Leslie González – Mexican driver who has competed in several different disciplines. She began as a single-seater racer, and took part in the Mexican Formula 3 championship from at least 1997, until 2001. During her final season in F3, she was ninth overall. In 2003, she moved into saloon-based competition, and spent several seasons racing on and off in the Mexican Clio Cup. 2004 was her best year, and she was ninth. In 2005, she also tried out the Mexican NASCAR series. After a break from competition, Leslie returned to the track in 2015, racing a truck in the Freightliner Campeonato Tractocamiones (Truck Championship). She was ninth overall, and second female driver after Gisela Ponce

Jade Handi - took part in the 2011 Dubai 24 Hours, driving a Renault Clio for Springbox. Alongside Amandine Foulard, Corentine Quiniou and Cyndie Allemann, she was tenth in class A2. As well as the Dubai endurance event, she has driven an Isuzu in the French 24-Hour All-Terrain rally, and other rally raids, in France, since 2010. In 2009, she competed in the Rallye Aïcha des Gazelles, as co-driver to Syndiely Wade. Before that, she raced trials bikes and quads. She is better-known in France as a television presenter.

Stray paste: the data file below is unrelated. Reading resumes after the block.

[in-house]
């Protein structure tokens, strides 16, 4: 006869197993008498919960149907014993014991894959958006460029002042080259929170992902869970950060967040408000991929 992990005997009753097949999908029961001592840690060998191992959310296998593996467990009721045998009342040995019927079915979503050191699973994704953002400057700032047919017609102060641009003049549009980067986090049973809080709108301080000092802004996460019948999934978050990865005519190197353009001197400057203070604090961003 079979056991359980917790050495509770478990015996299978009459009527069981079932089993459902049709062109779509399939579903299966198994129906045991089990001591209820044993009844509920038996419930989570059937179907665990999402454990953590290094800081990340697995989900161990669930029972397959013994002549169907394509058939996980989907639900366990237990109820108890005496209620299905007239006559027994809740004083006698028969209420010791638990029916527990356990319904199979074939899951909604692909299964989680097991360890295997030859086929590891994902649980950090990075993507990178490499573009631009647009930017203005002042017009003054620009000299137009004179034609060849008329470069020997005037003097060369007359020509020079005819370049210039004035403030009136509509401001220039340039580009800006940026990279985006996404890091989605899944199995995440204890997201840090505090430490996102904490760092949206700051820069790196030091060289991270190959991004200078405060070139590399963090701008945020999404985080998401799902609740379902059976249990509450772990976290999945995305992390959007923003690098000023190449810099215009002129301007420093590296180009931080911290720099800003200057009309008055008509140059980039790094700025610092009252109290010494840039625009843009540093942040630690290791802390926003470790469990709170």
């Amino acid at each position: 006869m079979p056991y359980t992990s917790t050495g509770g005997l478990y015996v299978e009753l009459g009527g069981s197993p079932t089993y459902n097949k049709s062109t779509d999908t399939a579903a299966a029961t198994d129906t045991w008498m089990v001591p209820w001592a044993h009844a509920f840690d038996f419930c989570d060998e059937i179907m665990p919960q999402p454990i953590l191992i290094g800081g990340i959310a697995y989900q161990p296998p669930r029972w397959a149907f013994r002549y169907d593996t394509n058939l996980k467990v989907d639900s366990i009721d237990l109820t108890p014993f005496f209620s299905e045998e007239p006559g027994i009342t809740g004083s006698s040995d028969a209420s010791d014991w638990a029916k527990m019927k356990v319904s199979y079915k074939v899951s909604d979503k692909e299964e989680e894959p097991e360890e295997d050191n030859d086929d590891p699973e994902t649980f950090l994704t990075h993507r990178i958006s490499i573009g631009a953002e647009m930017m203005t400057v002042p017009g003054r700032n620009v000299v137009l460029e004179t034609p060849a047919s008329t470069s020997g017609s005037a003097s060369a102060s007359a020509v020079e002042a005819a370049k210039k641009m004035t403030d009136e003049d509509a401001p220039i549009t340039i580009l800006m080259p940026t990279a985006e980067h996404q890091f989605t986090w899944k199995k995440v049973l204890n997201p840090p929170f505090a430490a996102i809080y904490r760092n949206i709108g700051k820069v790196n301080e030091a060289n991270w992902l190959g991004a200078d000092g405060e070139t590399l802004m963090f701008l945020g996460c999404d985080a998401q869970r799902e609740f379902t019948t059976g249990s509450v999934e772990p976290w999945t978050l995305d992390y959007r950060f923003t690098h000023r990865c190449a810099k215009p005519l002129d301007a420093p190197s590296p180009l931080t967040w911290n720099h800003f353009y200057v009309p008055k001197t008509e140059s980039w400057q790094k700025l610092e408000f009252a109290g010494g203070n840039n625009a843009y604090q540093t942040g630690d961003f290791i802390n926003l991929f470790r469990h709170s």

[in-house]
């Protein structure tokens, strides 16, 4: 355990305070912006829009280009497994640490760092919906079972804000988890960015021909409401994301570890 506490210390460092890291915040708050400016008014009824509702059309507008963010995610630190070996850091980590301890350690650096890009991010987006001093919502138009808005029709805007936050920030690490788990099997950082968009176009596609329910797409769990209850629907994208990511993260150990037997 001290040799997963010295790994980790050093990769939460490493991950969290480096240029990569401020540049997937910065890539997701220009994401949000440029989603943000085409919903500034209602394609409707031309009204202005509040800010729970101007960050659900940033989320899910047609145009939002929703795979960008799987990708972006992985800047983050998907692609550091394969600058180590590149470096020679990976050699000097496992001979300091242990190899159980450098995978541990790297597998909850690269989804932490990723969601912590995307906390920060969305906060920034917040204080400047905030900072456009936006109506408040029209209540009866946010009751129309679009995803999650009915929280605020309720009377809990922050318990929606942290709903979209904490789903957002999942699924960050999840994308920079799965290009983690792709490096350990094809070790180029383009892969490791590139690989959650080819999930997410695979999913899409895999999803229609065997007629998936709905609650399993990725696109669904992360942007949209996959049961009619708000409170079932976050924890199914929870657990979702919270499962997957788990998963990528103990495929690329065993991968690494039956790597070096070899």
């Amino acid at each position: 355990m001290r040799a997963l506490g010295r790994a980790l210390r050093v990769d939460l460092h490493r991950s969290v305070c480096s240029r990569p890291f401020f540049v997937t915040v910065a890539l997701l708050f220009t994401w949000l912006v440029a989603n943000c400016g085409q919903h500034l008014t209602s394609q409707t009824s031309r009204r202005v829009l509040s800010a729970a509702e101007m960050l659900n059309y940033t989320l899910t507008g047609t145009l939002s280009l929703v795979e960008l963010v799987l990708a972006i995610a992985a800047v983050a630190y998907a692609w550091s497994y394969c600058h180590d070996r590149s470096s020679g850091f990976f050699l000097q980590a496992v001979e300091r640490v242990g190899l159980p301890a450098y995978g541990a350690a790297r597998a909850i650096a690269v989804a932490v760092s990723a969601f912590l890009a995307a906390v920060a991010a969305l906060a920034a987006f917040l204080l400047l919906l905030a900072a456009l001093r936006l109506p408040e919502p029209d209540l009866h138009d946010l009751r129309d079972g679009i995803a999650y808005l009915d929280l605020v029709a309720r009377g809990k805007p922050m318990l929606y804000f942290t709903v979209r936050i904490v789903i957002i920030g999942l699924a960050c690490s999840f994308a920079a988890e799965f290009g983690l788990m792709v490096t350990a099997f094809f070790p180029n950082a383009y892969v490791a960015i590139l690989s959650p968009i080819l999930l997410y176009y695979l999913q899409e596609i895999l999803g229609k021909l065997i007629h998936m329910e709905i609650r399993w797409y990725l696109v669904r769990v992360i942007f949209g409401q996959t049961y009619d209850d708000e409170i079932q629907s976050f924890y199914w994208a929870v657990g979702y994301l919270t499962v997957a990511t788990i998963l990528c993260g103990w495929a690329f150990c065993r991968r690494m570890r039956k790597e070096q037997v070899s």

Helga Heinrich (Steudel) - German driver, originally from East Germany. She started out in motorcycle racing in 1960, and became the first female rider to win a major race, in 1965, at the Sachsenring. She switched to cars in 1970, using a DDR-made Melkus RS 1000 sports racer to begin with. Being an Eastern Bloc sportsperson, she competed within the Communist countries almost exclusively. Schleiz, in East Germany, was her commonest haunt. She achieved many top-ten finishes throughout the 1970s, in the RS 1000, and later, a Melkus Spyder and a single-seater. As well as races, she competed frequently in hillclimbs. She first retired in 1984, only making one more appearance in 1992. However, in 2007, she came out of retirement again, initially for historic events, but more recently, in modern single-seaters. In 2013, she raced a Formula Renault in the ESET Eastern European championship, at the age of 75. Prior to this, she had won a hillclimb championship in 2010. Although she does not appear to have raced in 2014, she still remains Germany’s oldest female racing driver.